Thursday, January 3, 2013

The Importance of Being Edited

Over the holidays, I've been spending a fair bit of time with my e-reader in hand. (Yeah, I've collected four of 'em. Call me compulsive.) And I have to say it's been ... educational. And entertaining. And a little sad.

"The cobblestone street was picturesque, but it was hell on his sports car's shock observers."

Shock observers? Really? Is that like little people strapped on the corners of the car keeping an eye on those shocks?

“It’ll have to be in the next hour. I have a wedding reversal this afternoon.”

That was a priest speaking -- not a divorce attorney. 

He was moving as quickly as if he’d been shot out of a canon.

Hmm. Maybe that was the same religious person?

Joe was having an outer body experience.

Yeah, being shot out of a cannon can do that to you.

She opened the cupboard and pulled out a vile of penicillin.

To treat that vile out-of-body experience, perhaps?

Maybe he was angry and had come to ball her out for not inviting him.

With a cannon ball, no doubt.

One knee peeked out of well warn blue jeans.

By all means, make sure those old Levis know they're in danger!

It was a totally bogus murder wrap.

And the detectives wrapped it up nicely...

Every writer needs an editor. Because if we don't already know the right word, then we have no reason to stop writing and look it up to make sure we haven't chosen the wrong one. 


  1. These are all great examples of grammar issues that a spell check program will NEVER catch. The point to be stressed is that editing is THE most important step in the writing process before publishing. Not just any ol' editing service either. Get a reputable editor! They are totally worth the investment. :D

  2. Lynda, spell check and optical character recognition are the subjects of another post entirely -- coming soon! :-)

  3. Thank you for bringing some humor into my day!

  4. So funny! {pads off to check WIP for similar hilarity}

  5. So true! We do need another set (or more!) of eyes on our words.

    Thanks for the smile.

  6. Some of these things look like autocorrect at work; Mac OS Lion and Mountain Lion have built-in autocorrect that you have to turn off manually.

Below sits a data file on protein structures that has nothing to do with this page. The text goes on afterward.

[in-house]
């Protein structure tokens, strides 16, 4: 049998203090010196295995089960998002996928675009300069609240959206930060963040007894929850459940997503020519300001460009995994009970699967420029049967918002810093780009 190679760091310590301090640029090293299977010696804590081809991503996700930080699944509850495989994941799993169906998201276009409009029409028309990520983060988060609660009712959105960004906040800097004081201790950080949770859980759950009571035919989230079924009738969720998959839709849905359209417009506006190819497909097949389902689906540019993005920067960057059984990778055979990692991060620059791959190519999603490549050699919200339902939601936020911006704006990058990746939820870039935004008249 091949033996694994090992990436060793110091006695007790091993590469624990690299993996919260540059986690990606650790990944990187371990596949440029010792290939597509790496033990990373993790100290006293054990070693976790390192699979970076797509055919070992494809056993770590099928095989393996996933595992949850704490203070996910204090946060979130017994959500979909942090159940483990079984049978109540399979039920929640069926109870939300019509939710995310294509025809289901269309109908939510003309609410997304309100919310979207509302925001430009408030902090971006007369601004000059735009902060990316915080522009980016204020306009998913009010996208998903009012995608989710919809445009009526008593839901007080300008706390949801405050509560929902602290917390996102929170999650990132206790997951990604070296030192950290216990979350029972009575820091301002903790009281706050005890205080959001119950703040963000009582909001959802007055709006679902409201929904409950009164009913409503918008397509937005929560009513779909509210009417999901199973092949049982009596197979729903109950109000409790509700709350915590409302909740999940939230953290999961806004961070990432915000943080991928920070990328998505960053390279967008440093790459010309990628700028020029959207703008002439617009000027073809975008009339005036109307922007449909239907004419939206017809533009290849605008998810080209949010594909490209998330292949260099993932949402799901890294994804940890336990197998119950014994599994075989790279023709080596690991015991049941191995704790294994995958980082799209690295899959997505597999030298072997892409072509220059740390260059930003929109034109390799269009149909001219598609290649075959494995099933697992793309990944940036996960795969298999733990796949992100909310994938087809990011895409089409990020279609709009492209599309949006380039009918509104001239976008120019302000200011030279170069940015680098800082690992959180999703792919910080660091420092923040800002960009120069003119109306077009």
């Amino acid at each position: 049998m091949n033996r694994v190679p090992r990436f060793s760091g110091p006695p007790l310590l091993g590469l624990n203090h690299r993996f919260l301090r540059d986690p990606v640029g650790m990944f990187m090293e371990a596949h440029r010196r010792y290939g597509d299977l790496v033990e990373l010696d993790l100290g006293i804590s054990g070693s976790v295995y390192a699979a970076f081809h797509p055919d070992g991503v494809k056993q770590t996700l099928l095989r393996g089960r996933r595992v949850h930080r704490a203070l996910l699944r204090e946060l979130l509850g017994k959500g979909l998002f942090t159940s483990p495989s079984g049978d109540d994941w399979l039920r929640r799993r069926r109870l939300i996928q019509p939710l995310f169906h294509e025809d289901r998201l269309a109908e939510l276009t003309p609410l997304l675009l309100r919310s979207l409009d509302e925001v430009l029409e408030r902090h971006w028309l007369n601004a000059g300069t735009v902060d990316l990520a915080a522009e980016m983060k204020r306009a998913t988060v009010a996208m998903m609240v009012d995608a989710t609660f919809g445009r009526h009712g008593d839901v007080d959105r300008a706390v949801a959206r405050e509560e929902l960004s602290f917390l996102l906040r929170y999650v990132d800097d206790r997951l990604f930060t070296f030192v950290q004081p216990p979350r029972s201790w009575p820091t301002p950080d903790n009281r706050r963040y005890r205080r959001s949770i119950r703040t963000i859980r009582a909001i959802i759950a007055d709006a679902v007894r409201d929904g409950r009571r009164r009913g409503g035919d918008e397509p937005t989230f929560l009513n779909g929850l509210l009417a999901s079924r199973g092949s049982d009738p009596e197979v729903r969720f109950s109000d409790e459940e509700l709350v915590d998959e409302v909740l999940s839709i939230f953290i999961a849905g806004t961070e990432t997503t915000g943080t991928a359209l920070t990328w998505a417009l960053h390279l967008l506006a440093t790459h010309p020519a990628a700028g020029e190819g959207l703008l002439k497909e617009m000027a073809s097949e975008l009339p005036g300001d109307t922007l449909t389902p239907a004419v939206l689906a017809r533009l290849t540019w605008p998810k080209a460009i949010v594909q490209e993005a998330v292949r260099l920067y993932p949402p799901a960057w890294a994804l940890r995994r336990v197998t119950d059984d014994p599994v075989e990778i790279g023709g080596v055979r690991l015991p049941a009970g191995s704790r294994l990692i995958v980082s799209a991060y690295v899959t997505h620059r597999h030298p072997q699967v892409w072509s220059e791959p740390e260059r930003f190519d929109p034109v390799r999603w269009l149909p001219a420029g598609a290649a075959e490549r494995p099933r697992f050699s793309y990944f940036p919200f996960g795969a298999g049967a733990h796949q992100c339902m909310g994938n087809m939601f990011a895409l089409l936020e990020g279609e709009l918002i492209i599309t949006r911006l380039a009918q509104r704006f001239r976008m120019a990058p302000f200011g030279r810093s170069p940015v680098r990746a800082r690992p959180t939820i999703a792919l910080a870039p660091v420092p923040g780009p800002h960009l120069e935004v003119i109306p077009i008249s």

Still very funny.

  7. Leigh,

    I know where you are coming from, as I catch errors in books, blogs, newspapers, etc. even when I am reading for fun. I was just reading a blog, and noticed two errors, which I (hopefully politely) brought to the attention of the blogger. Maybe I am being pushy and obnoxious, but it is a habit of mine as a freelance proofreader and copyeditor.


  8. Were you reading things like e-mails or comments on Web sites where people are writing off the tops of their heads, or are these examples from more or less formally presented works (e.g., short stories, novels, nonfiction books, etc.)?

    1. I have noticed errata in everything from published books to newspaper articles, blogs, and of course take-out menus. I know the last one is usually because of a language barrier, but it still makes me go "hmmm." I wonder if there is a way to advertise my proofreading to restaurants who may need their menus or signs checked for mistakes. I imagine it could be a lucrative niche for me.

    2. These were from Kindle-edition books, presented as finished work.

      In some cases, the word choice may have been made by the auto-correct function -- and it's worth noting that those howlers are tougher to find when proofreading than ordinary typos are. In others, it's just the wrong word -- but as long as it's a real word, spell check just isn't up to the challenge.

  9. Wow, those are great! Thanks for the laughs :)

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  11. Thanks, everybody! I'm glad you're enjoying the post.

    My own worst howler pretty much tops all of these -- and I find it funny only because I found it before the book went live. The sentence was supposed to be something like, "The heroine ran into the hero's arms." Only optical character recognition turned it into "She ran into his anus."